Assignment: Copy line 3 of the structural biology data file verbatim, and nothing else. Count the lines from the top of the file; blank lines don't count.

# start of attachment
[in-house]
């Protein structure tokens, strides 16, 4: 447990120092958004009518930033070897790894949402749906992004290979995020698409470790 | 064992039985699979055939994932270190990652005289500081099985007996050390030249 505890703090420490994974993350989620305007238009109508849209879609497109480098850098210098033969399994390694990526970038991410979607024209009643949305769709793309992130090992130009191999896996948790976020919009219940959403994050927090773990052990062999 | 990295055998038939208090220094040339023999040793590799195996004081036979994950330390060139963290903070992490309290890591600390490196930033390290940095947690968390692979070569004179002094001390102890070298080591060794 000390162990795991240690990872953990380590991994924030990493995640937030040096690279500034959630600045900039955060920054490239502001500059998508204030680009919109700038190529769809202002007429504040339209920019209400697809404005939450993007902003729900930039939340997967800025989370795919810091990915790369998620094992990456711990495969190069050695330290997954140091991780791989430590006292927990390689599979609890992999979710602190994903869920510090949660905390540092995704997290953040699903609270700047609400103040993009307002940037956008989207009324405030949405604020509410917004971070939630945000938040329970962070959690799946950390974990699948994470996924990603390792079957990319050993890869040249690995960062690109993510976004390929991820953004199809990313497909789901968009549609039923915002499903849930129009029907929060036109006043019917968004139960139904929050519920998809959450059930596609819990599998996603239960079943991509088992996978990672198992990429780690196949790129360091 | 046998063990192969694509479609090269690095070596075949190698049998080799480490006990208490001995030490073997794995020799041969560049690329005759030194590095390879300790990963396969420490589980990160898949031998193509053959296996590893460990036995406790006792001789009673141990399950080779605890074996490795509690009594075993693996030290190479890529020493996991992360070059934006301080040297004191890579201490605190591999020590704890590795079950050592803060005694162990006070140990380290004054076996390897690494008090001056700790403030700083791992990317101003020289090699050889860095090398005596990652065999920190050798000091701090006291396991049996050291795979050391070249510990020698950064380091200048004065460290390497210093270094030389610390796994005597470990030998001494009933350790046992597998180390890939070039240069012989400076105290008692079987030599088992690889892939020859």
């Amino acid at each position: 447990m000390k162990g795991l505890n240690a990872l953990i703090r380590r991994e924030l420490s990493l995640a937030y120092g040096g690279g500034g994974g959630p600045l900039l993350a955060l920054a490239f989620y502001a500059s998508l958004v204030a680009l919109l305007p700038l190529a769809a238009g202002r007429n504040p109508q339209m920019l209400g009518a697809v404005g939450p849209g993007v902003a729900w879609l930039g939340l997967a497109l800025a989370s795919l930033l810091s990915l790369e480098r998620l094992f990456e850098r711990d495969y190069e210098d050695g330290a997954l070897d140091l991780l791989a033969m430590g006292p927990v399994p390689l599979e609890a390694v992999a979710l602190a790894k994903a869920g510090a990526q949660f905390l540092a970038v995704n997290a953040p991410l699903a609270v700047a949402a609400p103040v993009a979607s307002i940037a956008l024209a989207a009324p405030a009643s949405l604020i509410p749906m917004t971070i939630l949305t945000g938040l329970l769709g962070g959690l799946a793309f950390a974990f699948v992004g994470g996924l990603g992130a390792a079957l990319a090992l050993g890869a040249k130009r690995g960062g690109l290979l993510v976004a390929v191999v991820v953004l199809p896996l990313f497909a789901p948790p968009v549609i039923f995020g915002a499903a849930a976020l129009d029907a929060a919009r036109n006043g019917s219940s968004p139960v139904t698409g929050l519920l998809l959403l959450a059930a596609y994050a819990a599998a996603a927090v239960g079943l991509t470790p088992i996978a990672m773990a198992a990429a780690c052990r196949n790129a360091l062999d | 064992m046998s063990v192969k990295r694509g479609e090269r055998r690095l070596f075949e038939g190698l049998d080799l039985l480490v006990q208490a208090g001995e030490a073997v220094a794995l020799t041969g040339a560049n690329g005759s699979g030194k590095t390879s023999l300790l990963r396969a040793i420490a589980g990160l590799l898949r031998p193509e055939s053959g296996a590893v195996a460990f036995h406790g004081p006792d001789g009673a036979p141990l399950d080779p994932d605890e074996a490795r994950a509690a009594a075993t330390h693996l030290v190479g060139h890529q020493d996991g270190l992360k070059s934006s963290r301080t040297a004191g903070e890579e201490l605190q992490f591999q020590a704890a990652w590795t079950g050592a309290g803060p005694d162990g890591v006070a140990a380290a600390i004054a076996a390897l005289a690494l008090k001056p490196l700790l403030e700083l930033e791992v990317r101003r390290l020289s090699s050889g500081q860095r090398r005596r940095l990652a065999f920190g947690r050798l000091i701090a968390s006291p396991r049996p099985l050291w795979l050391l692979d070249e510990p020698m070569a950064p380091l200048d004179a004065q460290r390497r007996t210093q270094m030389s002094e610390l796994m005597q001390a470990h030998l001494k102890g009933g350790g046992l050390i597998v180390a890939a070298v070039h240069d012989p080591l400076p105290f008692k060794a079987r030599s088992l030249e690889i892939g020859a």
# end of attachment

């Amino acid at each position: 447990m000390k162990g795991l505890n240690a990872l953990i703090r380590r991994e924030l420490s990493l995640a937030y120092g040096g690279g500034g994974g959630p600045l900039l993350a955060l920054a490239f989620y502001a500059s998508l958004v204030a680009l919109l305007p700038l190529a769809a238009g202002r007429n504040p109508q339209m920019l209400g009518a697809v404005g939450p849209g993007v902003a729900w879609l930039g939340l997967a497109l800025a989370s795919l930033l810091s990915l790369e480098r998620l094992f990456e850098r711990d495969y190069e210098d050695g330290a997954l070897d140091l991780l791989a033969m430590g006292p927990v399994p390689l599979e609890a390694v992999a979710l602190a790894k994903a869920g510090a990526q949660f905390l540092a970038v995704n997290a953040p991410l699903a609270v700047a949402a609400p103040v993009a979607s307002i940037a956008l024209a989207a009324p405030a009643s949405l604020i509410p749906m917004t971070i939630l949305t945000g938040l329970l769709g962070g959690l799946a793309f950390a974990f699948v992004g994470g996924l990603g992130a390792a079957l990319a090992l050993g890869a040249k130009r690995g960062g690109l290979l993510v976004a390929v191999v991820v953004l199809p896996l990313f497909a789901p948790p968009v549609i039923f995020g915002a499903a849930a976020l129009d029907a929060a919009r036109n006043g019917s219940s968004p139960v139904t698409g929050l519920l998809l959403l959450a059930a596609y994050a819990a599998a996603a927090v239960g079943l991509t470790p088992i996978a990672m773990a198992a990429a780690c052990r196949n790129a360091l062999d | 064992m046998s063990v192969k990295r694509g479609e090269r055998r690095l070596f075949e038939g190698l049998d080799l039985l480490v006990q208490a208090g001995e030490a073997v220094a794995l020799t041969g040339a560049n690329g005759s699979g030194k590095t390879s023999l300790l990963r396969a040793i420490a589980g990160l590799l898949r031998p193509e055939s053959g296996a590893v195996a460990f036995h406790g004081p006792d001789g009673a036979p141990l399950d080779p994932d605890e074996a490795r994950a509690a009594a075993t330390h693996l030290v190479g060139h890529q020493d996991g270190l992360k070059s934006s963290r301080t040297a004191g903070e890579e201490l605190q992490f591999q020590a704890a990652w590795t079950g050592a309290g803060p005694d162990g890591v006070a140990a380290a600390i004054a076996a390897l005289a690494l008090k001056p490196l700790l403030e700083l930033e791992v990317r101003r390290l020289s090699s050889g500081q860095r090398r005596r940095l990652a065999f920190g947690r050798l000091i701090a968390s006291p396991r049996p099985l050291w795979l050391l692979d070249e510990p020698m070569a950064p380091l200048d004179a004065q460290r390497r007996t210093q270094m030389s002094e610390l796994m005597q001390a470990h030998l001494k102890g009933g350790g046992l050390i597998v180390a890939a070298v070039h240069d012989p080591l400076p105290f008692k060794a079987r030599s088992l030249e690889i892939g020859a």